(ran SS edition of METRO & STATE)
At first, Marianne Roefaro thought Mr. Ron had fallen asleep.
Roefaro, a teacher's assistant at Leila Davis Elementary School, was riding the school bus to classes early Friday morning. She had just sat down in the front row after disciplining a student for standing on a seat.
"All of a sudden, I just kind of felt us swerve a little," Roefaro said.
She looked over at Mr. Ron _ bus driver Ronald Erdel _ and noticed his head was tilted forward.
"He looked like he was asleep," Roefaro said.
"Mr. Ron! Mr. Ron!" Roefaro said as she tapped the 62-year-old driver's shoulder.
Erdel then slumped over to his left. Roefaro realized he was unconscious. The bus was barreling north on McMullen-Booth Road, which carries 75,000 vehicles a day. Twenty-three students were on board.
Roefaro sprang from her seat and grabbed the steering wheel, moving the bus from the center to the right lane and back to the center before straightening its path. She tried to step on the brake, but couldn't get her foot through the tangle of Erdel's legs.
Erdel's foot was frozen on the gas pedal.
"I couldn't get my foot on the brake," she said. "We were going faster."
Behind Roefaro, students in kindergarten through fifth grade sat in their seats. When they realized something was wrong, they began to cry. It was rush-hour traffic, with cars and trucks on all sides of the out-of-control bus.
"It felt like it was a movie," Roefaro said. "You never dream it can happen to you."
The bus was entering the intersection with Union Street. Roefaro has no idea what color the light was or how fast the bus was going.
Finally Roefaro pushed Erdel's foot off the gas. She braced herself, expecting to get hit by cars behind the bus.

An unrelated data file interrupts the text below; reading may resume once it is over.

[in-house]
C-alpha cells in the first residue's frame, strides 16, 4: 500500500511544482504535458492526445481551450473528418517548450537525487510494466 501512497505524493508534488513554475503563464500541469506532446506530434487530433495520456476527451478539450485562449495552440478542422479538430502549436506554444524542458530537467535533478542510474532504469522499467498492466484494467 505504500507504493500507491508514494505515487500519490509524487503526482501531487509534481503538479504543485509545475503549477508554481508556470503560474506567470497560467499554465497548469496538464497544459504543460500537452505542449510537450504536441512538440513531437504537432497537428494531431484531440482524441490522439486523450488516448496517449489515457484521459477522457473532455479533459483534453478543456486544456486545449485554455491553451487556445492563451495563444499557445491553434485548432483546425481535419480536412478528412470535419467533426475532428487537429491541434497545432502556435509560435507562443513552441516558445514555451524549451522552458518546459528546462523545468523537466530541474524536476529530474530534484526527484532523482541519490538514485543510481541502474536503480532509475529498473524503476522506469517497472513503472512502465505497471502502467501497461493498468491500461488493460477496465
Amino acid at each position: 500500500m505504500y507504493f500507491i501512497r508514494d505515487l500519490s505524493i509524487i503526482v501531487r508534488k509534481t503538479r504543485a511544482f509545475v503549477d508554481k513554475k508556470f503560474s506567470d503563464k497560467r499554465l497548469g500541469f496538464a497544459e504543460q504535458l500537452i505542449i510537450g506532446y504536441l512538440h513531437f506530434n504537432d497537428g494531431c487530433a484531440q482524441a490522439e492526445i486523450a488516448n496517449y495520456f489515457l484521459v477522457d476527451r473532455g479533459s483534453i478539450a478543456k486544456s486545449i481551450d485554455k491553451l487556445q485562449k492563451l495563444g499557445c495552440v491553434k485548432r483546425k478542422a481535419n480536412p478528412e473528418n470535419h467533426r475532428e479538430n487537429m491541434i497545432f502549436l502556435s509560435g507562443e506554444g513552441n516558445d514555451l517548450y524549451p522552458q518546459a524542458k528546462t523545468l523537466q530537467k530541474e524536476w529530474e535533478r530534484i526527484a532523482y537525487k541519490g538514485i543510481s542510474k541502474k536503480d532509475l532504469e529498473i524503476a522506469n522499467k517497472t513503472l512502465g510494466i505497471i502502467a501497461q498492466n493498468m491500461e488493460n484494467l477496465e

She slammed on the brakes.
The bus screeched to a halt, leaving a long trail of black skid marks. The kids smelled burning rubber. Other drivers launched a cacophony of honks and shouts.
Just then, 9-year-old Michael Kiselyk stepped forward and told Roefaro how to apply the air brake, which stops the bus permanently.
"I've been riding the bus for years," the fourth-grader said when asked how he knew where the brake was. "I've been watching the bus driver."
Without applying that brake, the bus probably would have rolled backward, into the intersection.
"If it wasn't for me finding the air brake, we would have crashed into cars," Michael said.
Roefaro called 911 on her cell phone. Another motorist and a driver of another bus in the area came running after realizing something was wrong. They began rescue efforts on Erdel. Soon, paramedics were there.
The kids, huddled in the back of the bus, were led through the back door. None was injured.
"The kids were screaming and crying," Roefaro said.
Roefaro said the potential calamity of the situation didn't hit her until Saturday. Only about one-fourth of the county's school buses have teacher's assistants on them, and they usually are the buses carrying children with special needs, said Davis Elementary principal Carol Uhlmann.
"What if I hadn't been on that bus?" Roefaro wondered. "What would have happened?
"I still don't believe it," she added. "Everyone said, "You're a hero, you saved those kids.' I did what I had to do."
Though the outcome was a safe one for the children, Erdel later was pronounced dead at Mease Countryside Hospital. School officials said he suffered an apparent heart attack.
Michael Kiselyk had drawn a picture of him and given it to Roefaro. The boy told her he hoped Mr. Ron was feeling better.
The children weren't told of Erdel's death until Wednesday.
Uhlmann summoned counselors to tell the children of Mr. Ron's death. Though the children were encouraged to ask questions, counselors also told them to share their thoughts about their bus driver. Nearly all the children chimed in with nice comments about Mr. Ron, then were encouraged to make a card for his family.
"It's really sad," Michael said after learning Mr. Ron had passed away. "He was a very nice bus driver."
_ Chris Tisch can be reached at 445-4156 or tischsptimes.com.